The New Jersey Devils have serious holes at both defense and in net. Where should they focus their additional efforts?
The New Jersey Devils find themselves at a crossroads in the current NHL season, grappling with issues in both their defensive lineup and goaltending. The team’s performance has been less than stellar compared to the previous season, and opinions vary on whether the struggles are primarily attributed to goaltending or defensive lapses. This article aims to explore the different perspectives and propose a middle ground for the Devils to address their challenges effectively.
Analyzing advanced statistics from sources like MoneyPuck and Natural Stat Trick, it appears that the Devils may be facing a stroke of bad luck. Despite ranking 7th in expected goal percentage (xG%), they have the 9th worst goal differential above expected at -11.56. The blame is often directed towards the goaltending duo of Vitek Vanecek and Akira Schmid, particularly with Vanecek having the single-worst Goals Saved Above Average (GSAA) among starters at -13.2.
However, this article contends that the focus should shift from the goaltenders to the team’s performance when receiving league-average goaltending. Nico Daws, despite not boasting exceptional counting stats, has been reasonably solid, saving 0.6 goals above expected. Yet, the team remains below .500 in his starts. Delving deeper into underlying statistics reveals that the Devils excel in limiting unblocked shot attempts (Fenwick), ranking 6th in the league. However, when examining Expected Goals Allowed (xGA), they concede more than expected, placing them in a less favorable defensive position.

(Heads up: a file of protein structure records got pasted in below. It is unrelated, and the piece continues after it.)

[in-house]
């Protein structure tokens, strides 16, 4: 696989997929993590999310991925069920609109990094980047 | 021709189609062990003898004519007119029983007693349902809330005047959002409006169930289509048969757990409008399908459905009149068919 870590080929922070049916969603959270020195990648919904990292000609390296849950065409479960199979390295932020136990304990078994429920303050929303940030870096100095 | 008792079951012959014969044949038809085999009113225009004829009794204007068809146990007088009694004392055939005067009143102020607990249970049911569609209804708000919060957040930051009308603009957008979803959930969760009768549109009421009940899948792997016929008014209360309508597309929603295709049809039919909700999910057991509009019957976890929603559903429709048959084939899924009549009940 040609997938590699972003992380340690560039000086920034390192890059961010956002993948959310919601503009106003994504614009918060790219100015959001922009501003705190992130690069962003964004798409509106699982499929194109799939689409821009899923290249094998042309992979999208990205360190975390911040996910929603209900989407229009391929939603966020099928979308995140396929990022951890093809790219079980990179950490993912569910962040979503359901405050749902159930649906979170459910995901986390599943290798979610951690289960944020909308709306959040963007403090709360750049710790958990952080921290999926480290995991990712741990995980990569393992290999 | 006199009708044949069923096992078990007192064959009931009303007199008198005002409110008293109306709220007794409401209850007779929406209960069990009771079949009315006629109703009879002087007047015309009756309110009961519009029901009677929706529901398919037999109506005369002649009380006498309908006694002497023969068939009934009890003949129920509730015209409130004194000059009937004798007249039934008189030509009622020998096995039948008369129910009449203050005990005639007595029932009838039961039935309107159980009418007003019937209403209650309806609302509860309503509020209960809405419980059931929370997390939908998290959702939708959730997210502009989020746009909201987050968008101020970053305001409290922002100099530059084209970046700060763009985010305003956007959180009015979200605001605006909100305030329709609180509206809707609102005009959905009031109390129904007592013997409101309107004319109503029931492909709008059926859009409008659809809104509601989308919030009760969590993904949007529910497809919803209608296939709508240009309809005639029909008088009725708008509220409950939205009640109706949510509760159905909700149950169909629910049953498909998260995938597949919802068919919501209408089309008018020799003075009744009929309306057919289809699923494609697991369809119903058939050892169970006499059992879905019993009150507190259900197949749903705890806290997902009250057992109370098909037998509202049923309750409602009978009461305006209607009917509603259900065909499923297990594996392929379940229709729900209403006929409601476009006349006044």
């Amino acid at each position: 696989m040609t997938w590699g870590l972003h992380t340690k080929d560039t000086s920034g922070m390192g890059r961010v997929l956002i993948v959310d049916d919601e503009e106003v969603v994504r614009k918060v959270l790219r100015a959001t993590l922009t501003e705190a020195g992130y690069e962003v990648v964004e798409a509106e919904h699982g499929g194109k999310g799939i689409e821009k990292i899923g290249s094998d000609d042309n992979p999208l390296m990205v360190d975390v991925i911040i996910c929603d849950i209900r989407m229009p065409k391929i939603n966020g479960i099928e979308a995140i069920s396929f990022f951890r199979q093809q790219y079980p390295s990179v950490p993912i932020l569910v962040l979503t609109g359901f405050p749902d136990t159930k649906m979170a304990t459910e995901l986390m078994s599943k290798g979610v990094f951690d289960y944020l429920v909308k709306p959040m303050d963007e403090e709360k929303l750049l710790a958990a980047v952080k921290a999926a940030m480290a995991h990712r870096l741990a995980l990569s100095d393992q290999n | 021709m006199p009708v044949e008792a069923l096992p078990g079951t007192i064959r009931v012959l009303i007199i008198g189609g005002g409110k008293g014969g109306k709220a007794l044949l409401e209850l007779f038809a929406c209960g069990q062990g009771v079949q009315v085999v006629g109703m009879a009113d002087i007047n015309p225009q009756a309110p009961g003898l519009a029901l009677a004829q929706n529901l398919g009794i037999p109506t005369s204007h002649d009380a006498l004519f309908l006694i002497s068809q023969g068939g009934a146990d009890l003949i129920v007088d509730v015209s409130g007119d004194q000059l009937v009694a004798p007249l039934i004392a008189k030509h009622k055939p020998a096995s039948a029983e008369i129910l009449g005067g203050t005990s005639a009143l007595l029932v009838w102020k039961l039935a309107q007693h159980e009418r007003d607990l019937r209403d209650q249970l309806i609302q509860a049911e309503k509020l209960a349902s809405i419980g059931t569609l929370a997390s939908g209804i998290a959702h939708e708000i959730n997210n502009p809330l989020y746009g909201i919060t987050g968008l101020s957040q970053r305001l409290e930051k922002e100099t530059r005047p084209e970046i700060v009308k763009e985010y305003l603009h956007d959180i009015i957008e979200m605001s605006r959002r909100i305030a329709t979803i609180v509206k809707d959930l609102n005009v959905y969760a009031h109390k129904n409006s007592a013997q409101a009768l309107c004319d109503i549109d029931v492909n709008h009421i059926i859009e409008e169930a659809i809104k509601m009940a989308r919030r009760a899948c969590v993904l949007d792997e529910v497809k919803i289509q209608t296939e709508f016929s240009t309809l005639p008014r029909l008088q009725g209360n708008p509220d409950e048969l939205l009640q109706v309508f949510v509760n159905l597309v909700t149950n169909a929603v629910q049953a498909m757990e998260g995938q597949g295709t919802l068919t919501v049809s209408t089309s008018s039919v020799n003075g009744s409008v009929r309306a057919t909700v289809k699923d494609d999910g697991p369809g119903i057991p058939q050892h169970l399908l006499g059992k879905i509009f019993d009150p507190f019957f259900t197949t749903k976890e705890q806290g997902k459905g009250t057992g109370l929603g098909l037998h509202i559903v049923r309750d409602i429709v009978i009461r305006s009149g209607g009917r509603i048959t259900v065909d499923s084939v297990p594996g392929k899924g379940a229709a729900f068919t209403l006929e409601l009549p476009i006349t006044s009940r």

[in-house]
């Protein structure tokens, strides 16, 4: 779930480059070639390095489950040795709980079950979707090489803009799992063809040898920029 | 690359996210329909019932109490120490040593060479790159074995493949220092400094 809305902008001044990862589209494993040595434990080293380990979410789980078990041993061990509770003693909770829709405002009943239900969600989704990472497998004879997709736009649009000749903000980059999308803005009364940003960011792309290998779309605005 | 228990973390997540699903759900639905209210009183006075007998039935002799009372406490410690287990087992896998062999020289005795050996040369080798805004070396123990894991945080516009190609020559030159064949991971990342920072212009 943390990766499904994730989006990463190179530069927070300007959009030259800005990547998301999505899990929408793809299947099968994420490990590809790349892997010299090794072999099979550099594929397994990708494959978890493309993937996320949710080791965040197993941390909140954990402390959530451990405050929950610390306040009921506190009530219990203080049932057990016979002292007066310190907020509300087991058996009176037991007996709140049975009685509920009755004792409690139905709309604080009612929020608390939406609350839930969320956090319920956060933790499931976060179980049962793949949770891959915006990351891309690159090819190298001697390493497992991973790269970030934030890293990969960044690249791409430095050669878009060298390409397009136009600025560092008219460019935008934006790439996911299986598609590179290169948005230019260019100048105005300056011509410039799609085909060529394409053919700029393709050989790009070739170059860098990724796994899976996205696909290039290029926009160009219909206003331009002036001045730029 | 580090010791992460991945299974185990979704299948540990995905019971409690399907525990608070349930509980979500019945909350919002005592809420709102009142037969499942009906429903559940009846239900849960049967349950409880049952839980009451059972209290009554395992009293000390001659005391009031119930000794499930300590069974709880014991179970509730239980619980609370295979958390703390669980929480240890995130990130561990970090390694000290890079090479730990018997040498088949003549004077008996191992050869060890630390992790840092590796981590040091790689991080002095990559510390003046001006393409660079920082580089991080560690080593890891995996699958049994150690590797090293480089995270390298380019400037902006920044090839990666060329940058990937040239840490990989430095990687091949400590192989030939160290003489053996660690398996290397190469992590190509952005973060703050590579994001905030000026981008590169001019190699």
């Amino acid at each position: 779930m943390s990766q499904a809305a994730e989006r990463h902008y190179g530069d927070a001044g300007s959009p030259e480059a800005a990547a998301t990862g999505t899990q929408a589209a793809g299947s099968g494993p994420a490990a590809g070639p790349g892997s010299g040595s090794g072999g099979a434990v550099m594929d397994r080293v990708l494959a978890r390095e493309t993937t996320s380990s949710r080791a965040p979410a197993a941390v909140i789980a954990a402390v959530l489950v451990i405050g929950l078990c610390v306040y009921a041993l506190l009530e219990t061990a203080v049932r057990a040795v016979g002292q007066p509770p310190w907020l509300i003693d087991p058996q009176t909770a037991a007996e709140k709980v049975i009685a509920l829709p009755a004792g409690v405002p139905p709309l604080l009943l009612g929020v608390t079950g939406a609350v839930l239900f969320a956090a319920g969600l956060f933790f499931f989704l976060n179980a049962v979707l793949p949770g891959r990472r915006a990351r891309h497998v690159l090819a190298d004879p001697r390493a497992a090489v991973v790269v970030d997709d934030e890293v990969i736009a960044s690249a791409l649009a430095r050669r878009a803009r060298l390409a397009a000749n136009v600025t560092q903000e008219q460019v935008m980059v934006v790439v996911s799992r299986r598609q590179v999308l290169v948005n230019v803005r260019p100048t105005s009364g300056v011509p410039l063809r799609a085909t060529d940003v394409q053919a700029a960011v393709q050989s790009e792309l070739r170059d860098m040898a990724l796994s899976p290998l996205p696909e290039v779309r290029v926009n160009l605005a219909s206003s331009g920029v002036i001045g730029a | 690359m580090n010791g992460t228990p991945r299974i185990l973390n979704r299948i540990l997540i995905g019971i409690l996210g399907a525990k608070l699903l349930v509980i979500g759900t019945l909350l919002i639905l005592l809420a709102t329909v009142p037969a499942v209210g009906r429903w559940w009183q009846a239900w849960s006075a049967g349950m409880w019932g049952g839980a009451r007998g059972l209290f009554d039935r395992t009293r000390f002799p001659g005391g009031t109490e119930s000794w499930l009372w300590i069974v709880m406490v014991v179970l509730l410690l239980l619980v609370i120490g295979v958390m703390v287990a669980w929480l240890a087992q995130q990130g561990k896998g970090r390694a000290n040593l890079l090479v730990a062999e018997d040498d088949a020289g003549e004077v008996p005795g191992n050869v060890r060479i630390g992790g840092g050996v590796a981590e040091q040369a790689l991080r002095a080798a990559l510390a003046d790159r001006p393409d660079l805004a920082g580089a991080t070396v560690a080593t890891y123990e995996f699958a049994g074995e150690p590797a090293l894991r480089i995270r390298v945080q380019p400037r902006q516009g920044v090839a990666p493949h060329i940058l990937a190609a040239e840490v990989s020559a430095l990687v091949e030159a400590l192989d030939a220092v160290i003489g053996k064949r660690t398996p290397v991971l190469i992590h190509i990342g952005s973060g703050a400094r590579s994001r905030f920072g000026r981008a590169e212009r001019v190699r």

A critical observation is that the Devils, despite their efforts to limit chances, allow dangerous opportunities that contribute to their defensive struggles. The article suggests a possible misalignment in coaching priorities, advocating for a return to a more conservative defensive style. This involves focusing on reducing turnovers, improving breakout structures, and providing support for defensemen. The suggestion is to abandon risky plays, such as hopeful passes along the boards, and opt for a more methodical approach to limit costly turnovers. While this shift might impact offensive dynamics and potentially reduce overall offensive output, it is seen as a necessary sacrifice to shore up the defensive shortcomings.
Considering the team’s proximity to a playoff spot and the significant injuries to key players, the article emphasizes the urgency for the Devils to make strategic adjustments. Currently, they are on the verge of surpassing the Philadelphia Flyers for the third spot in the Metropolitan Division. The suggestion is that implementing changes, potentially even considering a coaching change, becomes imperative for the Devils to stay competitive and maintain their position in the playoff race. In essence, finding the right balance between defensive solidity and offensive flair becomes crucial for the team’s success in the remainder of the season.